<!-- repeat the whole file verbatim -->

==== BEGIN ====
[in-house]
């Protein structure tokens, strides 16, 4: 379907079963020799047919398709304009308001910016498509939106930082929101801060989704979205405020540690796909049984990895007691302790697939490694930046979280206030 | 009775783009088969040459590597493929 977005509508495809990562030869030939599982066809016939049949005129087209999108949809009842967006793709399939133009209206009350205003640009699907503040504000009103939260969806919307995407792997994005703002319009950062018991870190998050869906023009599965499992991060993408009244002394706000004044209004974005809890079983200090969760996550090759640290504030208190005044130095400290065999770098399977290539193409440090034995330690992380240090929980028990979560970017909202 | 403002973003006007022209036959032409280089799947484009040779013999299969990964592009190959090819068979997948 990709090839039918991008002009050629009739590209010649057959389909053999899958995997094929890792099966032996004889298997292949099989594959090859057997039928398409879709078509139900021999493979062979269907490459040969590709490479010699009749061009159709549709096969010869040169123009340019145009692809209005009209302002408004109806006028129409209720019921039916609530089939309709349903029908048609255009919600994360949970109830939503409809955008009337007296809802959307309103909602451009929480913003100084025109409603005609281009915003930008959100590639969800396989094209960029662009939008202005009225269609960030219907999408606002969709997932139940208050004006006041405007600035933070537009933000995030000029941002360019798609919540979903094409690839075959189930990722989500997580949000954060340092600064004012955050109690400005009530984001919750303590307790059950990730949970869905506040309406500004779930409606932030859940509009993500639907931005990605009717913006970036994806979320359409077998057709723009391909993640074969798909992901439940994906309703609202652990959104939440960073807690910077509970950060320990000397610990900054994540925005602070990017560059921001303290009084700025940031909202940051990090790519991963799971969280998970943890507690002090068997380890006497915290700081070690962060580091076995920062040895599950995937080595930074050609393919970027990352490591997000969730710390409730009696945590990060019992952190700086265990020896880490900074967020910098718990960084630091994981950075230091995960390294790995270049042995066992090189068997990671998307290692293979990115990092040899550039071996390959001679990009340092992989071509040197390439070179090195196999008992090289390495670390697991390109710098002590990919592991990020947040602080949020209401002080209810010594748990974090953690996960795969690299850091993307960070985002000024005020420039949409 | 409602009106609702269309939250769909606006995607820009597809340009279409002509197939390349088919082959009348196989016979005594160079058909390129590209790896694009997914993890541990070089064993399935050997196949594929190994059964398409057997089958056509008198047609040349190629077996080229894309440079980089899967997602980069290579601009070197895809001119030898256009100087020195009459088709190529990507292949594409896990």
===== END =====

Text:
[in-house]
């Protein structure tokens, strides 16, 4: 379907079963020799047919398709304009308001910016498509939106930082929101801060989704979205405020540690796909049984990895007691302790697939490694930046979280206030 | 009775783009088969040459590597493929 977005509508495809990562030869030939599982066809016939049949005129087209999108949809009842967006793709399939133009209206009350205003640009699907503040504000009103939260969806919307995407792997994005703002319009950062018991870190998050869906023009599965499992991060993408009244002394706000004044209004974005809890079983200090969760996550090759640290504030208190005044130095400290065999770098399977290539193409440090034995330690992380240090929980028990979560970017909202 | 403002973003006007022209036959032409280089799947484009040779013999299969990964592009190959090819068979997948 990709090839039918991008002009050629009739590209010649057959389909053999899958995997094929890792099966032996004889298997292949099989594959090859057997039928398409879709078509139900021999493979062979269907490459040969590709490479010699009749061009159709549709096969010869040169123009340019145009692809209005009209302002408004109806006028129409209720019921039916609530089939309709349903029908048609255009919600994360949970109830939503409809955008009337007296809802959307309103909602451009929480913003100084025109409603005609281009915003930008959100590639969800396989094209960029662009939008202005009225269609960030219907999408606002969709997932139940208050004006006041405007600035933070537009933000995030000029941002360019798609919540979903094409690839075959189930990722989500997580949000954060340092600064004012955050109690400005009530984001919750303590307790059950990730949970869905506040309406500004779930409606932030859940509009993500639907931005990605009717913006970036994806979320359409077998057709723009391909993640074969798909992901439940994906309703609202652990959104939440960073807690910077509970950060320990000397610990900054994540925005602070990017560059921001303290009084700025940031909202940051990090790519991963799971969280998970943890507690002090068997380890006497915290700081070690962060580091076995920062040895599950995937080595930074050609393919970027990352490591997000969730710390409730009696945590990060019992952190700086265990020896880490900074967020910098718990960084630091994981950075230091995960390294790995270049042995066992090189068997990671998307290692293979990115990092040899550039071996390959001679990009340092992989071509040197390439070179090195196999008992090289390495670390697991390109710098002590990919592991990020947040602080949020209401002080209810010594748990974090953690996960795969690299850091993307960070985002000024005020420039949409 | 409602009106609702269309939250769909606006995607820009597809340009279409002509197939390349088919082959009348196989016979005594160079058909390129590209790896694009997914993890541990070089064993399935050997196949594929190994059964398409057997089958056509008198047609040349190629077996080229894309440079980089899967997602980069290579601009070197895809001119030898256009100087020195009459088709190529990507292949594409896990």